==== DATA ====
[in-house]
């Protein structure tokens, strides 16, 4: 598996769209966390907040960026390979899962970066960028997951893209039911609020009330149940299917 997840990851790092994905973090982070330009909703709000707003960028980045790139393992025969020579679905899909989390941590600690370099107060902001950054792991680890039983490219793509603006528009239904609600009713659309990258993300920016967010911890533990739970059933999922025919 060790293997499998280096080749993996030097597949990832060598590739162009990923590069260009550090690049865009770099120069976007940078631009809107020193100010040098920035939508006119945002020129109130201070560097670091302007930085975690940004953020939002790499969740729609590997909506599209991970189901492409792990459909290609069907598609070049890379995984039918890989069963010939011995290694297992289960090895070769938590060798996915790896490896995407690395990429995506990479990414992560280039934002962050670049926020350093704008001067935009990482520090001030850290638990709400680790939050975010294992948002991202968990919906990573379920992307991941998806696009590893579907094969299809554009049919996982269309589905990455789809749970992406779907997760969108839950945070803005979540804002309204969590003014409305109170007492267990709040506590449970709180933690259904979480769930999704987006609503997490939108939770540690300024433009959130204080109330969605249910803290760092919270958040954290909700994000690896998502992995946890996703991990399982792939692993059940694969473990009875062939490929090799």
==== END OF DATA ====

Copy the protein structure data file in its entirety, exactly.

[in-house]
């Protein structure tokens, strides 16, 4: 598996769209966390907040960026390979899962970066960028997951893209039911609020009330149940299917 997840990851790092994905973090982070330009909703709000707003960028980045790139393992025969020579679905899909989390941590600690370099107060902001950054792991680890039983490219793509603006528009239904609600009713659309990258993300920016967010911890533990739970059933999922025919 060790293997499998280096080749993996030097597949990832060598590739162009990923590069260009550090690049865009770099120069976007940078631009809107020193100010040098920035939508006119945002020129109130201070560097670091302007930085975690940004953020939002790499969740729609590997909506599209991970189901492409792990459909290609069907598609070049890379995984039918890989069963010939011995290694297992289960090895070769938590060798996915790896490896995407690395990429995506990479990414992560280039934002962050670049926020350093704008001067935009990482520090001030850290638990709400680790939050975010294992948002991202968990919906990573379920992307991941998806696009590893579907094969299809554009049919996982269309589905990455789809749970992406779907997760969108839950945070803005979540804002309204969590003014409305109170007492267990709040506590449970709180933690259904979480769930999704987006609503997490939108939770540690300024433009959130204080109330969605249910803290760092919270958040954290909700994000690896998502992995946890996703991990399982792939692993059940694969473990009875062939490929090799």